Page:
Supervisors postpone decision on policies for county projects

January 10, 2001|By RUDY YNIGUEZ, Staff Writer

The county Board of Supervisors discussed new potential policies regarding contact with those who have business pending before the board and how it should deal with requests for money from community groups and other public agencies.

Both issues were left to be resolved by the newly elected board by the previous board.

On the issue of contact between supervisors and those with projects pending before the board, District 3 Supervisor Joe Maruca said the potential for being guilty of a misdemeanor for taking the time to visit a project site or for being contacted at home by a project applicant is "reprehensible."

"This is quite a turn from what's been done in the past," he said, adding he would like more time to evaluate the three options submitted by county staff and to explore additional alternatives.

The most restrictive option would prohibit a supervisor from soliciting or receiving so-called evidence outside of a public hearing on any project with a pending application that requires a public hearing; prohibit a supervisor from individually viewing the subject property with a proponent, opponent or other interested party in the application; require the full disclosure of any evidence received outside of the public hearing process in order to allow a response to such evidence; allow a rehearing for the failure to disclose any contact; and would disqualify a supervisor from taking any action on the application should the supervisor take a public position on an application before a public hearing were held.


There would be a limit on the amount of information a supervisor could receive about a project from county staff without going through the county executive officer.

The knowing and willful violation of such an ordinance under this option would be a misdemeanor.

The second option eliminates the misdemeanor provision but prohibits the viewing of the project property, requires disclosure of any evidence received outside the hearing process, prohibits a supervisor from taking a public position on a project prior to a public hearing and limits contact with county staff. The penalty could be reduced to an infraction if the board desired.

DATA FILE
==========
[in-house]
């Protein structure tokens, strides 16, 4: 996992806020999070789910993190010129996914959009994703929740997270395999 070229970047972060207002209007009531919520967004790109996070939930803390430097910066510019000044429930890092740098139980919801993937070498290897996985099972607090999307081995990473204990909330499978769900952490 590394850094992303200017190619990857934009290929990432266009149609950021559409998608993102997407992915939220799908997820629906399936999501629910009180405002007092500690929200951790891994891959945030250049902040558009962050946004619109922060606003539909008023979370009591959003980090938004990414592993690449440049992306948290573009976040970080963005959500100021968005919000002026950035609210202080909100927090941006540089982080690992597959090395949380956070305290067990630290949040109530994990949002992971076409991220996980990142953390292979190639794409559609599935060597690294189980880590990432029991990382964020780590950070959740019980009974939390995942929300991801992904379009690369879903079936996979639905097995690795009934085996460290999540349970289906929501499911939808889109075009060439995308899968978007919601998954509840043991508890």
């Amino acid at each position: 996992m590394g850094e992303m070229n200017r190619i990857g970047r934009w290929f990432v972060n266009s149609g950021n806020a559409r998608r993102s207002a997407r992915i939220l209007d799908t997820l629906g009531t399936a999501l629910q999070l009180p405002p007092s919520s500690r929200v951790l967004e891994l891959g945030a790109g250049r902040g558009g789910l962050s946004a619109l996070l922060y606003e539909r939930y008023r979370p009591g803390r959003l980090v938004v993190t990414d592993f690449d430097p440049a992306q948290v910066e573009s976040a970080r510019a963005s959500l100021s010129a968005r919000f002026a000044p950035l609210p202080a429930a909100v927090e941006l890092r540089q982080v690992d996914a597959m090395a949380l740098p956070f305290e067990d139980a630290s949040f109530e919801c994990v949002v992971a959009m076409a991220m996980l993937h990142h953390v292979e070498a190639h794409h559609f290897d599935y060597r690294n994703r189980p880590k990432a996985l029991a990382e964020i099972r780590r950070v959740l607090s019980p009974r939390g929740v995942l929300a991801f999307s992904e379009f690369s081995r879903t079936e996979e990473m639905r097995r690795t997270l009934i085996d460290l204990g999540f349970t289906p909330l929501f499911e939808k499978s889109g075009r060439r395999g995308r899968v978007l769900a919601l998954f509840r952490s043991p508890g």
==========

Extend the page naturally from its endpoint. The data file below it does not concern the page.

The third option also eliminates the misdemeanor while retaining the potential for an infraction. It would require the disclosure of evidence received outside the hearing process, would prohibit taking a public stance on a project and limit contact with county staff.

The proposed ordinance would be based on one in use in San Diego County, whose ordinance also applies to the planning commission, the building appeals board, the environmental evaluation committee and the planning director.

Supervisors Chairman Tony Tirado agreed more time is needed to study the proposed ordinance, including time to discuss it with local business and trade representatives.

District 2 Supervisor Hank Kuiper agreed.

"I find it restrictive from what I'm accustomed to," he said, adding he was not prepared to take action on the item.

District 4 Supervisor Gary Wyatt said he has concerns with all three options, and questioned staff's motivation for suggesting the ordinance.

Bob Ham, executive director of Imperial County's Coalition of Labor, Agriculture and Business, said the second and third options were closer to what COLAB would like to see.

"I still have some minor concerns with some of these," Ham said.

County staff was directed to develop the potential ordinance further in conjunction with business and trade representatives.

On the issue of donating money to community groups and other public agencies, the board was asked by County Executive Officer Ann Capela to consider developing a policy "process" on when and how to donate money but not necessarily to whom.

She said the policy could include a budget, consideration of the public good derived from the donation and the imposition of reporting requirements on the recipients.

In the end county staff was directed to continue developing the potential policy.

Staff writer Rudy Yniguez can be reached at 337-3440.

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